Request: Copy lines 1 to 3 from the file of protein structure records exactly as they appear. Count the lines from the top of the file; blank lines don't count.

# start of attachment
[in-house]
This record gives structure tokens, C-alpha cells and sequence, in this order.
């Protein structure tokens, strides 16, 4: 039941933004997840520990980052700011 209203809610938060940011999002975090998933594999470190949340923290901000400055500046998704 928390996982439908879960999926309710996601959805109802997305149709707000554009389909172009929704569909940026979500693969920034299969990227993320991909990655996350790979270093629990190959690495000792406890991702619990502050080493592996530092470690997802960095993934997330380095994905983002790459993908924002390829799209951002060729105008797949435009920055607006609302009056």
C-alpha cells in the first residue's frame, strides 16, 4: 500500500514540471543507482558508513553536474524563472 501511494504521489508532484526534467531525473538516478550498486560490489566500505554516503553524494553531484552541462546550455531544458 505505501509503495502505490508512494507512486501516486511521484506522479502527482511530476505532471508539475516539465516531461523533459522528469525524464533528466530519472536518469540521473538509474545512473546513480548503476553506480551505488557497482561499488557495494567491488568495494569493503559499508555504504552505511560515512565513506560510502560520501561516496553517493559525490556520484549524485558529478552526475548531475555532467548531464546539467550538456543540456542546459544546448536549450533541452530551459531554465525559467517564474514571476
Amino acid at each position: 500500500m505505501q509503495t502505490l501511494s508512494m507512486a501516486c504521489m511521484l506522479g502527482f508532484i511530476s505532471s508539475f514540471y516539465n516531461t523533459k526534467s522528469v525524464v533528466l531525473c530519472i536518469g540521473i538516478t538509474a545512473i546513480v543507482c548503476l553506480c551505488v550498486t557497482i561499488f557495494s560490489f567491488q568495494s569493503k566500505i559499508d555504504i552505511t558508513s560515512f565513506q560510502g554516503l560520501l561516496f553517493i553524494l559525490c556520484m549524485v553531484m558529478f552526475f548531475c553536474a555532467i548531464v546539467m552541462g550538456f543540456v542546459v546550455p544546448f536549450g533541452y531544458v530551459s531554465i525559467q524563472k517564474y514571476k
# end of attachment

[in-house]
This record gives structure tokens, C-alpha cells and sequence, in this order.
């Protein structure tokens, strides 16, 4: 039941933004997840520990980052700011 209203809610938060940011999002975090998933594999470190949340923290901000400055500046998704 928390996982439908879960999926309710996601959805109802997305149709707000554009389909172009929704569909940026979500693969920034299969990227993320991909990655996350790979270093629990190959690495000792406890991702619990502050080493592996530092470690997802960095993934997330380095994905983002790459993908924002390829799209951002060729105008797949435009920055607006609302009056």